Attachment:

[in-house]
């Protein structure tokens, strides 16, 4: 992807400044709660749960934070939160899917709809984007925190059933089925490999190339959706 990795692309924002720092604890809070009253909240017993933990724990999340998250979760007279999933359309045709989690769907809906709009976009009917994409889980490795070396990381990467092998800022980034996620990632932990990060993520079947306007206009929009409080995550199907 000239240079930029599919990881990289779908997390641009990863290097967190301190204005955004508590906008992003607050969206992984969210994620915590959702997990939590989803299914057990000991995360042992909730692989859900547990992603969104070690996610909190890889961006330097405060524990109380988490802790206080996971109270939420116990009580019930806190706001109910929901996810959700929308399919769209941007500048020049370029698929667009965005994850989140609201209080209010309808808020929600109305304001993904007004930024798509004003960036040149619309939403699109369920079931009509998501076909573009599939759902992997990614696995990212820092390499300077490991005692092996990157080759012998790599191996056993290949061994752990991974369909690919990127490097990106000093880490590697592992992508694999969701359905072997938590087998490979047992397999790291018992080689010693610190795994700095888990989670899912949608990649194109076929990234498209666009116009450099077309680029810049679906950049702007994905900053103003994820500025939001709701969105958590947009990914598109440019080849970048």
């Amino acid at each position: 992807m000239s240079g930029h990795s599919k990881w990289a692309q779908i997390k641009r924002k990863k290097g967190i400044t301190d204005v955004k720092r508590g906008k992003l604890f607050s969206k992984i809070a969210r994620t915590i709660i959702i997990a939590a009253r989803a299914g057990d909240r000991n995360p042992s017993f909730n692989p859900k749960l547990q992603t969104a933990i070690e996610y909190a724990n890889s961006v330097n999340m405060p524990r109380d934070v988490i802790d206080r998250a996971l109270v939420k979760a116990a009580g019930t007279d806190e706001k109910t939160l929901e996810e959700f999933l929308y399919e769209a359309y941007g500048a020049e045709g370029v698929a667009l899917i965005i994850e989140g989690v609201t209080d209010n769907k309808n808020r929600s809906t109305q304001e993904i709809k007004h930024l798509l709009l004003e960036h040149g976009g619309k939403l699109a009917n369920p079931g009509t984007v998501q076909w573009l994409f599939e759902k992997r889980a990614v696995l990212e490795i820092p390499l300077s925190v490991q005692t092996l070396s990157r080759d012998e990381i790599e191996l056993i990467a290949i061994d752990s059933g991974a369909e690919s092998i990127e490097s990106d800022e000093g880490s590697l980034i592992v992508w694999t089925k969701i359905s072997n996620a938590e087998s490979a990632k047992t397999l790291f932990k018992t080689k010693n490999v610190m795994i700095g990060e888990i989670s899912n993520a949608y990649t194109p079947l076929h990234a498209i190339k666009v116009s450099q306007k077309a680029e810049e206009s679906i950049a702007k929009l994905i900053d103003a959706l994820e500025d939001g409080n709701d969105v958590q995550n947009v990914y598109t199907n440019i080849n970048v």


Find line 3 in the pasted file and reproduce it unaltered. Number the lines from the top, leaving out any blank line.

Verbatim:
């Amino acid at each position: 992807m000239s240079g930029h990795s599919k990881w990289a692309q779908i997390k641009r924002k990863k290097g967190i400044t301190d204005v955004k720092r508590g906008k992003l604890f607050s969206k992984i809070a969210r994620t915590i709660i959702i997990a939590a009253r989803a299914g057990d909240r000991n995360p042992s017993f909730n692989p859900k749960l547990q992603t969104a933990i070690e996610y909190a724990n890889s961006v330097n999340m405060p524990r109380d934070v988490i802790d206080r998250a996971l109270v939420k979760a116990a009580g019930t007279d806190e706001k109910t939160l929901e996810e959700f999933l929308y399919e769209a359309y941007g500048a020049e045709g370029v698929a667009l899917i965005i994850e989140g989690v609201t209080d209010n769907k309808n808020r929600s809906t109305q304001e993904i709809k007004h930024l798509l709009l004003e960036h040149g976009g619309k939403l699109a009917n369920p079931g009509t984007v998501q076909w573009l994409f599939e759902k992997r889980a990614v696995l990212e490795i820092p390499l300077s925190v490991q005692t092996l070396s990157r080759d012998e990381i790599e191996l056993i990467a290949i061994d752990s059933g991974a369909e690919s092998i990127e490097s990106d800022e000093g880490s590697l980034i592992v992508w694999t089925k969701i359905s072997n996620a938590e087998s490979a990632k047992t397999l790291f932990k018992t080689k010693n490999v610190m795994i700095g990060e888990i989670s899912n993520a949608y990649t194109p079947l076929h990234a498209i190339k666009v116009s450099q306007k077309a680029e810049e206009s679906i950049a702007k929009l994905i900053d103003a959706l994820e500025d939001g409080n709701d969105v958590q995550n947009v990914y598109t199907n440019i080849n970048v």